Pier 1 has brought on financial adviser, Guggenheim, according to a Debtwire report citing unnamed sources. Neither Pier 1 nor Guggenheim immediately responded to Retail Dive's requests for comment.
Investors have been "on edge" regarding Pier 1's ability to repay its debt, according to the Debtwire report. In its most recent quarter ended Aug. 31, the retailer had $258.9 million in long-term debt.
Prior to bringing on Guggenheim, the retailer brought on AlixPartners for operational assistance and CreditSuisse to explore strategic alternatives, according to the report.
With available cash dwindling, the possibility of a turnaround at Pier 1 is in question, even with fresh reports that the home goods retailer has brought on yet another set of financial advisers.
In its most recent quarter, the distressed retailer reported net sales declines of 14.3% to $304.6 million, a comp sales drop of 12.6% (its eighth consecutive quarter of declines on that measure), and a net loss that nearly doubled to $100.6 million compared with the prior year. The company also said that it had $10 million in cash, compared to $117 million in the year-ago period.
At the same time, then-interim CEO Cheryl Bachelder announced Pier 1 would close 70 stores by the end of the fiscal year, but she noted that she expected that number to increase — up to 140 locations or 15% of its total store fleet. The troubles helped land the home goods retailer on Retail Dive's list of potential bankruptcies.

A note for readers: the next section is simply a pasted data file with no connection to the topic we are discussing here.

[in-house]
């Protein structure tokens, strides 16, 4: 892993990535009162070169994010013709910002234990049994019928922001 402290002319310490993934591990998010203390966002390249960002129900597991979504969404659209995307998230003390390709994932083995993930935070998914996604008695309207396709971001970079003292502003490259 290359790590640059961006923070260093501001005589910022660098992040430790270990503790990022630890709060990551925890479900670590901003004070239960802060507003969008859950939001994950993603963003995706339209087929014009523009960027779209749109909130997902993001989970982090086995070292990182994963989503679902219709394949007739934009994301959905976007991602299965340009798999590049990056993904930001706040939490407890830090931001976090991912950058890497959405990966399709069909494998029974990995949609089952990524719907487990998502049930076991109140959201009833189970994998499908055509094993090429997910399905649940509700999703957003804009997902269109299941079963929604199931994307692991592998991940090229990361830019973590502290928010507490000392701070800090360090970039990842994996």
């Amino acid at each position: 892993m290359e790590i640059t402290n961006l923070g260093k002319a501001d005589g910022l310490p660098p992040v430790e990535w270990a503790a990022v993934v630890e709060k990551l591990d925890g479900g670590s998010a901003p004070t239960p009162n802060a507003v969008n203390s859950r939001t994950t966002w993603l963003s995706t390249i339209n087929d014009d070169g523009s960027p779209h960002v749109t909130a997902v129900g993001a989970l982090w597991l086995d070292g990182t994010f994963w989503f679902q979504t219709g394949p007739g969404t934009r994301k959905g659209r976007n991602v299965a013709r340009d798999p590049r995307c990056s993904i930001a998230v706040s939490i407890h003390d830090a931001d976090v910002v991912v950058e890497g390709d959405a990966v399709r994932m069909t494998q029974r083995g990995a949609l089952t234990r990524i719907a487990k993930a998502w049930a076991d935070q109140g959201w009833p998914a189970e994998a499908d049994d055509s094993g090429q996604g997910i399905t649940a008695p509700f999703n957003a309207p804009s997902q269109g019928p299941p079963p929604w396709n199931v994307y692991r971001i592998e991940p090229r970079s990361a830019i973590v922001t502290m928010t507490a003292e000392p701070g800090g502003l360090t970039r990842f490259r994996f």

Pier 1 has been in financial turmoil for most of 2019. S&P in April downgraded the retailer's issuer credit rating from CCC+ to CCC-, noting that it does "not see a path for Pier 1 to return to profitability in the coming six months to one year, even when factoring in the full impact of planned performance improvements."
The company in June completed a reverse stock split in an effort to meet minimum trading requirements from the New York Stock Exchange and keep itself from being delisted. In August, the distressed retailer received another notification from the NYSE that it was not in compliance with the stock exchange's minimum listing requirements, raising the specter of another possible delisting. Though the retailer's plan to regain standard listing compliance has since been approved by the NYSE, poor earnings results don't suggest Pier 1's financial woes are behind it.
Pier 1 last month named Robert Riesbeck to be CEO after a nearly year-long search. Bachelder had been serving in the interim following Alasdair James' departure in December 2018. Riesbeck has a finance background and experience with turnaround situations.